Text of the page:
04 Apr “Gate to Hell” discovered in Turkey
A significant recent archeological discovery in western Turkey may hold a prophetic hint as to the nation from which the Antichrist will someday burst forth onto the world scene.
According to a recent report by Fox News, archeologists have uncovered the ancient “gate to hell.” Not literally, of course, but rather they’ve discovered an ancient pagan temple known as “Pluto’s Gate,” the cave that was believed to be the portal to Hades, in Greco-Roman mythology.
According to the Greek geographer Strabo, the cave emitted a thick vapor that would kill any who came into contact with it. According to Francesco D’Andria, the archeologist who discovered the gate, “We could see the cave’s lethal properties during the excavation. Several birds died as they tried to get close to the warm opening, instantly killed by the carbon dioxide fumes.”
Some students of prophecy have noted the similarity of the gate to hell to the “Abyss” as described in the book of Revelation:
“When [the angel] opened the Abyss, smoke rose from it like the smoke from a gigantic furnace. The sun and sky were darkened by the smoke from the Abyss. And out of the smoke locusts came down on the earth and were given power like that of scorpions.” (Revelation 9:2-3)
What is more interesting about this find as it relates to biblical prophecy is the fact that the gate was discovered in modern-day Pamukkale, Turkey, known in ancient times as Hierapolis. According to the first-century historian known as Pliny the Elder, Hierapolis was also known as “Magog.”
In fact, it was specifically this ancient Turkish-Magog connection that informed the understanding of a wide range of Jewish and Christian theologians concerning the region from which the armies of Gog and Magog would descend into the land of Israel in the last days.
Gog and Magog, according to the biblical prophet Ezekiel, are the armies of the final antagonists of the Jewish people, who would invade the land of Israel just prior to the return of Jesus. While many prophecy teachers today hold to the idea that Gog and the Antichrist are two distinct entities, this belief is actually a newer minority view within church history. Consider the following partial survey of theologians, both Christian and Jewish, who have long looked for the Antichristian armies of Gog of Magog to come from the land of Turkey:
Hippolytus of Rome (170–235), an early Christian theologian, in his Chronicon, connected Magog with the Galatians in Asia Minor, or modern-day Turkey.
Moses Ben Maimonides (aka Rambam) (1135–1204), the revered Jewish sage, in Hichot Terumot, identified Magog as being on the border of Syria and modern-day Turkey.
Nicholas of Lyra (1270–1349), a Hebrew scholar and renowned biblical exegete, believed that Gog was another title of the Antichrist. Lyra also affirmed that the religion of the “Turks,” a term used to refer to Muslims in general, was the religion of the Antichrist.
Martin Luther (1483–1586), understood Gog to be a reference to the Turks, whom God had sent as a scourge to chastise Christians.
Sir Walter Raleigh (1554–1618), in his History of the World, also placed Magog in Asia Minor, or modern-day Turkey:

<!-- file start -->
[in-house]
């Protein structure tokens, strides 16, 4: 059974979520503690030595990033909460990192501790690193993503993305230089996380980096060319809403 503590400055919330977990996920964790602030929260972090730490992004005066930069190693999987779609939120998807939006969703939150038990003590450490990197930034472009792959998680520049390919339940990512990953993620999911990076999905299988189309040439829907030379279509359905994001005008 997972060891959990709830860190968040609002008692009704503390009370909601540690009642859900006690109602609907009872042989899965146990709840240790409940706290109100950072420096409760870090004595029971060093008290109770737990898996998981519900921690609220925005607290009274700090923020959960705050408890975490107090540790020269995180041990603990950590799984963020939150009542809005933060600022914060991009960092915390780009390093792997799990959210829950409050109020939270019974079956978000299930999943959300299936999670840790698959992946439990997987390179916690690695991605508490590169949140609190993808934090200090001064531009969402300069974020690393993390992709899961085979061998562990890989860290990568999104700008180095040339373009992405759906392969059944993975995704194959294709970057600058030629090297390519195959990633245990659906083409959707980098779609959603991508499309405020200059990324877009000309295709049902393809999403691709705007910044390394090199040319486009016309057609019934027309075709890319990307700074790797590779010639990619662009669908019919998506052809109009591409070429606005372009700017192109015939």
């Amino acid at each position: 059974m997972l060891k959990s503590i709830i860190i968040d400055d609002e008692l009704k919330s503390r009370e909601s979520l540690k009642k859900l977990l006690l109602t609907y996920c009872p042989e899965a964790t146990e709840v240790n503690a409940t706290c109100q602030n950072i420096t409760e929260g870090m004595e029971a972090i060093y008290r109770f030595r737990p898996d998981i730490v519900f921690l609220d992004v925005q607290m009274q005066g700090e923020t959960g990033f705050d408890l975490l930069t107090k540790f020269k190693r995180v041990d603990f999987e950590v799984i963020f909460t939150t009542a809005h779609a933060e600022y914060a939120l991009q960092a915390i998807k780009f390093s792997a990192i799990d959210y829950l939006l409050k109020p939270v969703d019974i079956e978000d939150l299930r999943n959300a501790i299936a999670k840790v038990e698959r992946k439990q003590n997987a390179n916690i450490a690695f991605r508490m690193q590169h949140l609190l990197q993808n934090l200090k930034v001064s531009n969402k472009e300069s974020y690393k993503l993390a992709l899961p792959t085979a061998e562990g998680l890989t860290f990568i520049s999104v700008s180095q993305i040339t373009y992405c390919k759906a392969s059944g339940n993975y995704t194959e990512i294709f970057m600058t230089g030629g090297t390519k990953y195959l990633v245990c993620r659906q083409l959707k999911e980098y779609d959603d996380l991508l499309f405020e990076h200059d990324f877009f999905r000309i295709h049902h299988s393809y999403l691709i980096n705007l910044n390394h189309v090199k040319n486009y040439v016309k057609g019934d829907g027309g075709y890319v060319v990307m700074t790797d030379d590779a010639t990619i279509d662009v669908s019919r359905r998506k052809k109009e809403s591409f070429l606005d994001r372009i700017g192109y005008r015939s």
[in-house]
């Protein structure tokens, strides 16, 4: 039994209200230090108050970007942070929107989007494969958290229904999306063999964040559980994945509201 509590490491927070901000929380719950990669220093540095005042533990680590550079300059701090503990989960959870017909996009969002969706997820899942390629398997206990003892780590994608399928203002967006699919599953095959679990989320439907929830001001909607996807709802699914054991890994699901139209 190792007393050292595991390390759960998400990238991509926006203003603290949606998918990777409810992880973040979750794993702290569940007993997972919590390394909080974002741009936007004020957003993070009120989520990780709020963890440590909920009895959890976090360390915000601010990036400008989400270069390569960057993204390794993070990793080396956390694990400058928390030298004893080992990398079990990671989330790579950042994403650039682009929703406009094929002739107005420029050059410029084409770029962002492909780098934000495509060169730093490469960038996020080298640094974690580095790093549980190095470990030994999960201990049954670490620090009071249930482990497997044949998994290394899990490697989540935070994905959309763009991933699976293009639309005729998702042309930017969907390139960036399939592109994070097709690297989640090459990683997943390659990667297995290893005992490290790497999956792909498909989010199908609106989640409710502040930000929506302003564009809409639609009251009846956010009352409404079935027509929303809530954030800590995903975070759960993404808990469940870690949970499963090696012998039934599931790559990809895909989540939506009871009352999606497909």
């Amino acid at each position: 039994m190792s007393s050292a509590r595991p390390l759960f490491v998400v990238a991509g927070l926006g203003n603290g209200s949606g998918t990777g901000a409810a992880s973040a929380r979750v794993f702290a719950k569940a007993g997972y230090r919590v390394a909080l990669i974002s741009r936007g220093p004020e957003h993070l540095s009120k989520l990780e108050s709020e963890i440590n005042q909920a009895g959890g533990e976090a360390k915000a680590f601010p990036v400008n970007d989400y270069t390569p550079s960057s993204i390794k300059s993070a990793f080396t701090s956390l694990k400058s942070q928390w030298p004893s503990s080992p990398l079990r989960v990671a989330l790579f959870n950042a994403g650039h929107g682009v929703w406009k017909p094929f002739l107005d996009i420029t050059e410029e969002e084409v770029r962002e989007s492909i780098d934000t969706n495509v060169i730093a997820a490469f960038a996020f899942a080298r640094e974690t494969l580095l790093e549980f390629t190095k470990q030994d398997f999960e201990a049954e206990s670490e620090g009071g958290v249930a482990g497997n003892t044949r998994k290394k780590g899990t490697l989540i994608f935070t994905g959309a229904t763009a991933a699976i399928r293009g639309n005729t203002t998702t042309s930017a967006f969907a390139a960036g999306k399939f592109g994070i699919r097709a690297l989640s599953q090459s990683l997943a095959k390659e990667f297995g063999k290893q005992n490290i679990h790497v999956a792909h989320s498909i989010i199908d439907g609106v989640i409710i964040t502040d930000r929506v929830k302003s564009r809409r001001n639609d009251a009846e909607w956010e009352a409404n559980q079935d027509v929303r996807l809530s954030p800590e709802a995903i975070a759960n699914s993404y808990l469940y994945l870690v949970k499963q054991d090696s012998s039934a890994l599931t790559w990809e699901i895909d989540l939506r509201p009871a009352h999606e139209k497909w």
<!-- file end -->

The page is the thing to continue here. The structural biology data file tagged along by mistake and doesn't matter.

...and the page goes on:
“Yet it is not to be denied, that the Scythians in old times coming out of the northeast, wasted the better part of Asia the Less, and possessed Coelesyria, where they built both Scythopolis and Hierapolis, which the Syrians call Magog. And that to this Magog Ezekiel had reference, it is very plain; for this city Hierapolis, or Magog, standeth due north from Judea, according to the words of Ezekiel, that from the north quarters those nations should come.”
John Wesley (1703–1755), in his Explanatory Notes on Ezekiel 38 and 39, identified the hoards of Gog and Magog with “the Antichristian forces” who would come from the region of modern day Turkey.
Jonathan Edwards (1703–1758), one of American history’s most renowned theologians, also viewed modern-day Turkey as the nation from which the coming Gog Magog invasion would come forth.
John Nelson Darby (1800–1882), the British-Irish evangelist and a father of modern Dispensationalism and Futurism, in his Synopsis of the Books of the Bible, views Gog as the final Antichristian forces God will bring against Israel:
“Gog is the end of all the dealings of God with respect to Israel, and that God brings up this haughty power in order to manifest on earth, by a final judgment, His dealings with Israel and with the Gentiles, and to plant His blessing, His sanctuary, and His glory in the midst of Israel.”
C.I. Scofield (1843–1921), author of the Scofield Reference Bible, viewed the oracle of Gog of Magog in Ezekiel 38 and 39 as speaking of the Battle of Armageddon. Scofield, spoke of Ezekiel’s oracle thusly:
“[T]hat destruction should fall at the climax of the last mad attempt to exterminate the remnant of Israel in Jerusalem. The whole prophecy belongs to the yet future ‘day of Jehovah’; Isaiah 2:10-22; Revelation 19:11-21 and to the Battle of Armageddon (Revelation 16:14).”
Charles Lee Feinberg (1909–1995), a prominent Messianic Jewish expositor in his commentary on Ezekiel, states, “The armies of chapter 38-39 would appear to be included in the universal confederacies seen in Zechariah 12 and 14.”
Charles Ryrie, in his Ryrie Study Bible, views Gog and his hordes as one and the same with the Antichrist and his armies.
Dave Hunt, apologist, author and radio commentator, identifies the Gog of Magog Battle with other Antichristic prophecies and views it as a reference to the ultimate battle of Armageddon.
Many other prominent Christian theologians could be cited. If all of these theologians are correct, and Antichrist/Gog does come forth from the modern nation of Turkey, then it would certainly seem appropriate that Turkey is the home, not only to the throne of Satan (Revelation 2:13) but also to the mythological location of the ancient gateway to hell.